Music plays a pivotal role in almost everything we watch. Whether it’s in the form of carefully curated pop tracks, throwback jams, or original scores, music has the power to shape narrative interpretations and influence the way in which an audience experiences a scene.
When we talk about film sound, it can be helpful to split the sound that we hear in the course of the narrative into two distinct categories: diegetic and non-diegetic sound.
Diegetic sound is anything that happens within the world of the film: dialogue, footsteps, car horns, or slamming doors. Non-diegetic sounds are noises that don’t exist in the world of the film and are not heard by characters — narration and sound effects with no in-world source.
As we extend this idea to music, diegetic music (or “source music”) comes from an onscreen source inside of the world of the film: characters listening to the radio, playing instruments, or attending a concert. Non-diegetic music exists to the audience’s ears, but not to the characters’ — think cinematic scores or songs played over montages. There are dozens of iconic examples of using source music throughout film history, but the standouts are transformative in their scenes, shaping narratives around their music and impact the world inside of and beyond the film.
Let’s take a look at an enduring example of diegetic music and a perennial fan fave: The Shaun of the Dead scene in which Simon Pegg and his rag-tag gang of survivalists beat a zombie to the tune of Queen’s “Don’t Stop Me Now.”
To be clear, this scene from Shaun of the Dead is an extreme example of source music. Not only does the song choice exist in the world of the film, but it also serves as the rhythmic backbone for the scene.
Shaun’s fight with the zombie is essentially choreographed to the song and many of the major comedic hits come either in reference to the music (“Kill the Queen!”) or alongside major beats.
It’s important to note that this use of source sound doesn’t just boil down to putting a widely recognized song on the jukebox and placing some well-timed blows to a reanimated flesh-eating corpse. Shaun of the Dead’s use of source music here is a central element to Edgar Wright’s oft-noted visual comedy.
Take the pool cues, for example: When Shaun throws them, the (exaggerated) sound effect gives us some rhythmic interest. Then, when they raise their cues in unison, it sets up the tempo increase. Finally, the characteristic “thwap” and “smack” of the cues take on the drumbeat rhythm.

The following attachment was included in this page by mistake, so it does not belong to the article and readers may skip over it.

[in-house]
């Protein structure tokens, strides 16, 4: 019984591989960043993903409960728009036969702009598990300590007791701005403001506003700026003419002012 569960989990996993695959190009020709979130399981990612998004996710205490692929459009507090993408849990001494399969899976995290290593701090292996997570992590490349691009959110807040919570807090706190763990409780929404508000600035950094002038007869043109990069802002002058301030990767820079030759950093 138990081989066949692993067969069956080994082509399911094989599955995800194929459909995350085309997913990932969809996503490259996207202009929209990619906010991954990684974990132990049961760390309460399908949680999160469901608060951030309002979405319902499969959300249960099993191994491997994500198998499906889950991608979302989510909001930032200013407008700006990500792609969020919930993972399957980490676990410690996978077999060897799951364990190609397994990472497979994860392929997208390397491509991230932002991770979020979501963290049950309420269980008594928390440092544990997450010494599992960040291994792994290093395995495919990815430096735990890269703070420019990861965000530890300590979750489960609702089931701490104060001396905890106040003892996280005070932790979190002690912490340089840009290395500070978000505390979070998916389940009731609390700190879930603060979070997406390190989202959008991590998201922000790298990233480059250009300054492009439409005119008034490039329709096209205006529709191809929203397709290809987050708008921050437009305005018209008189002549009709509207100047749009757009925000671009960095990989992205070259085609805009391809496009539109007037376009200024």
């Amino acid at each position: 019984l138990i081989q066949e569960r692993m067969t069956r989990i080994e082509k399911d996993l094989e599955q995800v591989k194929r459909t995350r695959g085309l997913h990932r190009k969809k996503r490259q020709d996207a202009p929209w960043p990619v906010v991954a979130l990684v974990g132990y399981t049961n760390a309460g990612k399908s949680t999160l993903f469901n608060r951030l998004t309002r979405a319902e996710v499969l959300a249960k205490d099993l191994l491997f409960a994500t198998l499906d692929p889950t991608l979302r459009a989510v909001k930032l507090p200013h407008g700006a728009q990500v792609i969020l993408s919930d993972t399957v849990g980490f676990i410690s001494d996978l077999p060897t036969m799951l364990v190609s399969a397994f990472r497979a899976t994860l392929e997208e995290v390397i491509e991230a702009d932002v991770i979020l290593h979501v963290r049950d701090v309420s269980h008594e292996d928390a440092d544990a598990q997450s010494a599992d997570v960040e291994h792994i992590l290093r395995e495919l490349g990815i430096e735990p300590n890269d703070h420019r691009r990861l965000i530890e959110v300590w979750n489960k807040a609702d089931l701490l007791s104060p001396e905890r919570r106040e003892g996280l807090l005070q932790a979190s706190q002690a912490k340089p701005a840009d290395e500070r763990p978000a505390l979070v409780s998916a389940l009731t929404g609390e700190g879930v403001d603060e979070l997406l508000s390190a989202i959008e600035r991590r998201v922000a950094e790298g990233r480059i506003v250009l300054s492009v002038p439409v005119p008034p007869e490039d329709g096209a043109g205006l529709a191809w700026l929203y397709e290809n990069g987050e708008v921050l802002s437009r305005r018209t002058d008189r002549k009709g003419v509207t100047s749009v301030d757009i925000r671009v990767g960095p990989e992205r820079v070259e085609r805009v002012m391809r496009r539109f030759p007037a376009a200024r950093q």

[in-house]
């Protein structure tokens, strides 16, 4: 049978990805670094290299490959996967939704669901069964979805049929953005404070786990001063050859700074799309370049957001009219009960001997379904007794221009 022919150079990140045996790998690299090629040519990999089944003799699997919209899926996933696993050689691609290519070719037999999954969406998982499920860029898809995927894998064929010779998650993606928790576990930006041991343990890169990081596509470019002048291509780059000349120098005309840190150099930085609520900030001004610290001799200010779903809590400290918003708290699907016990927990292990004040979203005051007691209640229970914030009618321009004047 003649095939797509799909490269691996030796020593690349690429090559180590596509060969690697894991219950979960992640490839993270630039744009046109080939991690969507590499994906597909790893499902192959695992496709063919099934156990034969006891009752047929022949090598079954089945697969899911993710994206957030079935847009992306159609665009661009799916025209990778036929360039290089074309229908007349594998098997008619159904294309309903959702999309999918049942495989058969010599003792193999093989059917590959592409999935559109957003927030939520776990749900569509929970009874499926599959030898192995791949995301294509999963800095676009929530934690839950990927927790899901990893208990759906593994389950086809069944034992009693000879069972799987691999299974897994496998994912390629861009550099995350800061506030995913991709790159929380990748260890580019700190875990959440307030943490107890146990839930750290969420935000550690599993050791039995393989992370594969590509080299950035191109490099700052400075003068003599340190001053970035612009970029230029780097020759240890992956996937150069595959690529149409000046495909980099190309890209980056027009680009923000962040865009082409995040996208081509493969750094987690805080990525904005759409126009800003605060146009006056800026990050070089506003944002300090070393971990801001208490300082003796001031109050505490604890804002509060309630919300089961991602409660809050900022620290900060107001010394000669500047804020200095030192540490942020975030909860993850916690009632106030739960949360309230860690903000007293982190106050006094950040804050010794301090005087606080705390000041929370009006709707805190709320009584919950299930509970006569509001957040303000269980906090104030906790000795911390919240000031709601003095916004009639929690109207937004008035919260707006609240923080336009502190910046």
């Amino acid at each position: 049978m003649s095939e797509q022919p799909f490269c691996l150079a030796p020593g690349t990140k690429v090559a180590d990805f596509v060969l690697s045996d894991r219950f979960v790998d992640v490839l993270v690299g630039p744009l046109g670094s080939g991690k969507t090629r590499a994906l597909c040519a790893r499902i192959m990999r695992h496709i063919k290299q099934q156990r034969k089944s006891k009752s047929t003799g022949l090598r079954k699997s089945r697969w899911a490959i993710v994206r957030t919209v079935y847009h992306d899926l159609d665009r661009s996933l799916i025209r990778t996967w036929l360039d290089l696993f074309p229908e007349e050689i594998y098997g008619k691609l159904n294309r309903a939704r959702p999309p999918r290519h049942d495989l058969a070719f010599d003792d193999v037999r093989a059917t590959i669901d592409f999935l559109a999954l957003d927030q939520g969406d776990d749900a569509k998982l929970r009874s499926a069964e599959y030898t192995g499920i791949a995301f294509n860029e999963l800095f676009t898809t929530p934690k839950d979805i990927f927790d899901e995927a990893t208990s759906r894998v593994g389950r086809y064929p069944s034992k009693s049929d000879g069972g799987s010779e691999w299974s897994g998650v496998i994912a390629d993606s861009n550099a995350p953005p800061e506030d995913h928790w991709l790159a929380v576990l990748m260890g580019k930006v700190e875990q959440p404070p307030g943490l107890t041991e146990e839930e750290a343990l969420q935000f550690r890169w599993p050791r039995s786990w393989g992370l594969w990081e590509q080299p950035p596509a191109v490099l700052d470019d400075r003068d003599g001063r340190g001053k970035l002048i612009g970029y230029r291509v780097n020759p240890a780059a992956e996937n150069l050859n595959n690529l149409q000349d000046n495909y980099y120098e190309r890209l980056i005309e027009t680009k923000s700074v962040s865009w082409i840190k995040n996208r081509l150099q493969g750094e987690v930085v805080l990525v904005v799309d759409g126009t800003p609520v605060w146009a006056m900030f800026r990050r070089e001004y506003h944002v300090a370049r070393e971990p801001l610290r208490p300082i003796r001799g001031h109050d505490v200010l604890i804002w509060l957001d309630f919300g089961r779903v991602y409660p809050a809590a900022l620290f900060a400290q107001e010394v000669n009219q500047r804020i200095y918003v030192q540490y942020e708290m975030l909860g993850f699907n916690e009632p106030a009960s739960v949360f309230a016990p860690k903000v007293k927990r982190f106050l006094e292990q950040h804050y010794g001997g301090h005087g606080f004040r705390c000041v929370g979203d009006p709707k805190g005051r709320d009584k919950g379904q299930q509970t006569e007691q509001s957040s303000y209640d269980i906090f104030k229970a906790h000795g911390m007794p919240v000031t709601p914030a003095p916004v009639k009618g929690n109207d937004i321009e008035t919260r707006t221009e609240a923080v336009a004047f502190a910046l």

There’s also David and the switches. In a brief but effective sequence, he flips the switches on the fusebox in time with the song and grounds the tune in the scene even further. Immediately after, the zombies shatter the glass and take us into a new verse.
After that, we’ve got Liz hoisting the fire extinguisher with some beautifully timed hits to Freddie Mercury’s “oh oh oh oh oh”‘s, followed by the brilliant detonation of the extinguisher on “explode.”
And, of course, when Shaun catches a dart to the head, he sets up one hell of a signature Mercury howl with one of his own.
Without “Don’t Stop Me Now,” this scene is fundamentally altered. Even with another Queen song —or something with a similar tempo and sonic signature — the scene isn’t the same. That’s what outstanding uses of source music is all about: making intentional storytelling decisions with music, a device that’s sometimes overlooked.
Source music is used with varying degrees of effectiveness, but this particular implementation is vital and transformative in the scene. It’s not just any song that comes on the jukebox, but one that’s comedic in context and gives its own narrative cues. Furthermore, the scene doesn’t just use the song, it’s built around it.
This isn’t a case of using source music as a crutch to introduce levity or sadness or revelation at the hands of a song — that’s lazy storytelling. Instead, this scene makes full use of the song choice and makes it feel indispensable to the action.
We’re trapped in a pub trying to be quiet so as not to attract the attention of the zombie hoard outside, and this damn jukebox starts mercilessly blasting an anthemic Queen song. It’s certainly a clever comedic turn, and the joke levels up as the source music carries the comedy into the physical realm with the fight sequence.
There are so many coordinated elements pulled off with such precision in this sequence that you’re likely to notice something new each time the first few times you watch it, and that’s whats made it so iconic and one of the premiere examples of source music in film. Source music is a powerful tool, and this scene from Shaun of the Dead is a masterclass.